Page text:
In the valve or cock of the invention all of the ceramic wear parts are protected in a rigid housing from bending and tensile stresses. The ball cock is intrinsically pressure tight since the pipe-connecting elements press the compression seals against the wear bushings, which, in turn, urge the seat rings against the valve ball without danger that wear will adversely affect the seal.
In the event an internal pressure arises which might exceed the technological maximum value assigned to the ceramic material, the excessive force is braced directly or indirectly against pressurizable housing to ensure reliability of the valve operation.
According to the invention, the ball cock is not only wear resistant in the region of any sealing gap between the valve ball and the seat ring, but is also wear resistant in the flow passage through housing which is completely lined with ceramic by virtue of the presence of the wear bushings. Even when the abrasive stresses are considerable, there is no danger that the pipe connectors will be subjected to the abrasive wear.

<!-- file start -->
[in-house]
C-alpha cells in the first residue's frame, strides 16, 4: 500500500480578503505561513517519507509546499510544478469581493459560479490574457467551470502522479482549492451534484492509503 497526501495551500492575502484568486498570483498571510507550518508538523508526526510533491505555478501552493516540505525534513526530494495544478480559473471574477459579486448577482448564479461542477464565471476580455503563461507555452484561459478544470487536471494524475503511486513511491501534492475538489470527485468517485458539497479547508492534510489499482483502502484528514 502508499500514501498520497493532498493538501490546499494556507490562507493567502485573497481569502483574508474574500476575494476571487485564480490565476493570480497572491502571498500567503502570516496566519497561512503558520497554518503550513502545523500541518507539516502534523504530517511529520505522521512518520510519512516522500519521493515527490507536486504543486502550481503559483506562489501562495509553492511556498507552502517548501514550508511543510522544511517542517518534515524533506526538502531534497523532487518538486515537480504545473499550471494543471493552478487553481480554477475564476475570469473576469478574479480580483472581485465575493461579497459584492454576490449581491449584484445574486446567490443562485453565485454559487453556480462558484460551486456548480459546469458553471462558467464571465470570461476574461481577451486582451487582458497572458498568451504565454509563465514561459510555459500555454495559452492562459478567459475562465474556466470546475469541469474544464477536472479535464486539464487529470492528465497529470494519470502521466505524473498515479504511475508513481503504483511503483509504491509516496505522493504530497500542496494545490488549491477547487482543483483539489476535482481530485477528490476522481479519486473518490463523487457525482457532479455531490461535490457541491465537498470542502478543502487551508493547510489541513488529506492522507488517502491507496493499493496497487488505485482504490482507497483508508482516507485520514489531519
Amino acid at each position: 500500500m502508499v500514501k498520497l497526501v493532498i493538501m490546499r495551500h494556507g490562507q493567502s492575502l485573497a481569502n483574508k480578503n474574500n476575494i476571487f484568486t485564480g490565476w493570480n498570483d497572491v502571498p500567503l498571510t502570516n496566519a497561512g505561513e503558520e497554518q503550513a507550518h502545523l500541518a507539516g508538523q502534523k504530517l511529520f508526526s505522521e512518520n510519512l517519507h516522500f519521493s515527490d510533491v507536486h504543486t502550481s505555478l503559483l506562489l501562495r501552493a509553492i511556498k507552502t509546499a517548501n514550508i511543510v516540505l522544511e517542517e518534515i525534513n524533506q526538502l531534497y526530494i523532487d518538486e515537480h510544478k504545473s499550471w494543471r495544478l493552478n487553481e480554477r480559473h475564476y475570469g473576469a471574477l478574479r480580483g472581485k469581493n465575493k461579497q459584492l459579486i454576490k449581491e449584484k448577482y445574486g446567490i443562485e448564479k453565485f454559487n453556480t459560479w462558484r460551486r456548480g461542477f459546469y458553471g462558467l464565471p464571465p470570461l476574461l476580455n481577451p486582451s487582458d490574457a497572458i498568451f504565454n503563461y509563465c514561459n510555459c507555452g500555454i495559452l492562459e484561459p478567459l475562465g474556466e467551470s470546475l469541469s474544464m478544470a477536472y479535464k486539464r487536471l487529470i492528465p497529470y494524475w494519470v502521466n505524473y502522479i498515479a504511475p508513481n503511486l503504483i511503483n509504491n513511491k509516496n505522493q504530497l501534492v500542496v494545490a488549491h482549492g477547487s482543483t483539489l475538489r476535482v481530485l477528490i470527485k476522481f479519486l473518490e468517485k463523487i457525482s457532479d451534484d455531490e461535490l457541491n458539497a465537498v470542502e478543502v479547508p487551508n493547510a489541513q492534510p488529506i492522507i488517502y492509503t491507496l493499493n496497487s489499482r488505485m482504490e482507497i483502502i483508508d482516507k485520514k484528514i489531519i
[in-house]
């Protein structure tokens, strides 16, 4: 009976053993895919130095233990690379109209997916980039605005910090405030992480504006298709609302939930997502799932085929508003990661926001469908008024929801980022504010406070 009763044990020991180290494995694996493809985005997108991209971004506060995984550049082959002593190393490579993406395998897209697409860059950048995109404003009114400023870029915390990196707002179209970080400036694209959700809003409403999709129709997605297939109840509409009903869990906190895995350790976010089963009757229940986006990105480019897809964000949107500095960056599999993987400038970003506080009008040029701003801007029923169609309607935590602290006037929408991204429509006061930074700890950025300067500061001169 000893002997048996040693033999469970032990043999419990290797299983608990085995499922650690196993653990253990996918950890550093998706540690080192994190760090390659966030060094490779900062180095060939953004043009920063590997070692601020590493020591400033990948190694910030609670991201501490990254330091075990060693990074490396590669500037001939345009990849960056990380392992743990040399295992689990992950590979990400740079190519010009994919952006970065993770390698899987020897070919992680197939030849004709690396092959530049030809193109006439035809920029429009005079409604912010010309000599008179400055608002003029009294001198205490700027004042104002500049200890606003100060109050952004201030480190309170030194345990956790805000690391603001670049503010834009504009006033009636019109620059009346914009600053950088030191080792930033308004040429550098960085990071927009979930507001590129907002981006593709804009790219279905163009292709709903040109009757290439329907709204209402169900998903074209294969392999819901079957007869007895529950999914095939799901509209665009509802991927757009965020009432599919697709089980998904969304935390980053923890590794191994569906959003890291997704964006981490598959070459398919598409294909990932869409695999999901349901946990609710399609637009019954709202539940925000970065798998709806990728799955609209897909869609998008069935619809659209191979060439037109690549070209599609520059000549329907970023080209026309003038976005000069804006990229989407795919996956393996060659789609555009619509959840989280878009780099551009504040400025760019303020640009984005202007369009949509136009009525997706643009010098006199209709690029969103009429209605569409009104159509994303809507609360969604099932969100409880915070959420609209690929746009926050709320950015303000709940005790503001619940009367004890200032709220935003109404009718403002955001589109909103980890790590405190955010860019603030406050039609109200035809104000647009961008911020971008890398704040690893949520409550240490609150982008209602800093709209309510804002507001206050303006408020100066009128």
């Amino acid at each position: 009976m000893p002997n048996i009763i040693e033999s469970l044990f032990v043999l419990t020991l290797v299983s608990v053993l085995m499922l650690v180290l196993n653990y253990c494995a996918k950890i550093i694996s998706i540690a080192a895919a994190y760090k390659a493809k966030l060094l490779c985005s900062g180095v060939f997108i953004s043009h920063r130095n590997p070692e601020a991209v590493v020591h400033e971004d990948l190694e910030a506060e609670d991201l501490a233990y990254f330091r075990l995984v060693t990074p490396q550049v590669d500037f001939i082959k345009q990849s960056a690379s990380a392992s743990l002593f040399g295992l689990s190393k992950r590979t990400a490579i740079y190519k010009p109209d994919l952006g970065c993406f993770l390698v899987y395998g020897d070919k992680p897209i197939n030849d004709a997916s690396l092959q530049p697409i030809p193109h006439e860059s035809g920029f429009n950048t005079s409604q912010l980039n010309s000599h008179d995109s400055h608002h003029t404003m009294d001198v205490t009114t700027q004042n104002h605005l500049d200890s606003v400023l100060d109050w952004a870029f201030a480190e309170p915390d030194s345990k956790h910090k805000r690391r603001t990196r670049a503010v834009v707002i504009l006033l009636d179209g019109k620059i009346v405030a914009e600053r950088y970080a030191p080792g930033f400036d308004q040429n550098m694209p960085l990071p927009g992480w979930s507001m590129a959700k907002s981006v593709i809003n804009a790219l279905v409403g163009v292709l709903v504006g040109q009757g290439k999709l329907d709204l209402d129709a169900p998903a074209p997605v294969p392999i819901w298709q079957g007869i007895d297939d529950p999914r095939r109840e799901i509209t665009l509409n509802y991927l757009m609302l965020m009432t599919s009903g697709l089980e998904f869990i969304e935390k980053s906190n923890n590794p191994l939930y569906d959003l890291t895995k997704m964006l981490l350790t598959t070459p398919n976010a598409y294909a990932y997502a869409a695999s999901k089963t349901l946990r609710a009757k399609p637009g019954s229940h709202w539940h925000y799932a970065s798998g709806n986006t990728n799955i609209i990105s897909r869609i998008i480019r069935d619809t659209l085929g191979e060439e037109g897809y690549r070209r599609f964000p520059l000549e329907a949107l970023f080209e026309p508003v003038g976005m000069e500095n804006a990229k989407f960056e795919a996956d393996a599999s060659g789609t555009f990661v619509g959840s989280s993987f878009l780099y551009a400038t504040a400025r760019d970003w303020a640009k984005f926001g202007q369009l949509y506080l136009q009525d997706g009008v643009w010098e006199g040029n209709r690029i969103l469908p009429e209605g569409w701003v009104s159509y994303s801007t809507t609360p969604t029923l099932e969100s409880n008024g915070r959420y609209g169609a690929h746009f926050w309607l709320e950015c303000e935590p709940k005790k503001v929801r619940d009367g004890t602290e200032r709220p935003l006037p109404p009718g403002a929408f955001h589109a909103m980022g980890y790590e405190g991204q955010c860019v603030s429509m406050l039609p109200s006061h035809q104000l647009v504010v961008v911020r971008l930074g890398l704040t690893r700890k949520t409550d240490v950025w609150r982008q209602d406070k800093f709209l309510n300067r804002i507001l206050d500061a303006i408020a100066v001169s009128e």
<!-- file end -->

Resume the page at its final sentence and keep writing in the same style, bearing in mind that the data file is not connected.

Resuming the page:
The invention is based upon the fact that the greatest wear effect is in the region of the cross section, reduction resulting from rotation of the valve ball and thus occurs over a length which is approximately three times the free opening of the throttle cross section. In this region the valve is protected by the wear bushings.
The wear bushings can have equal wall thicknesses and can be braced directly against the housing sleeve, as already noted. However, it is not necessary to provide sinter ceramic bushings of a large thickness which this would entail.
Accordingly, it is a feature of the invention to provide the ceramic bushings in and as linings for respective spacer sleeves which are braced radially against the wall of the bore formed in the housing.
When the ball cock is used in a pipeline for a liquid in which a crystallization process is under way, there is a danger that deposits will bake the spacer sleeve in place and prevent or render difficult the removal of the ceramic bushing and/or the spacer sleeve. In this case, it has been found to be advantageous to form the connecting means as sleeve-like elements, i.e. compression sleeves, which extend from opposite ends into the bore of the housing, receive the wear bushings and have compression surfaces which bear directly upon the seat rings. In this case, the compression sleeves can each form a respective annular chamber accommodating the respective wear sleeve.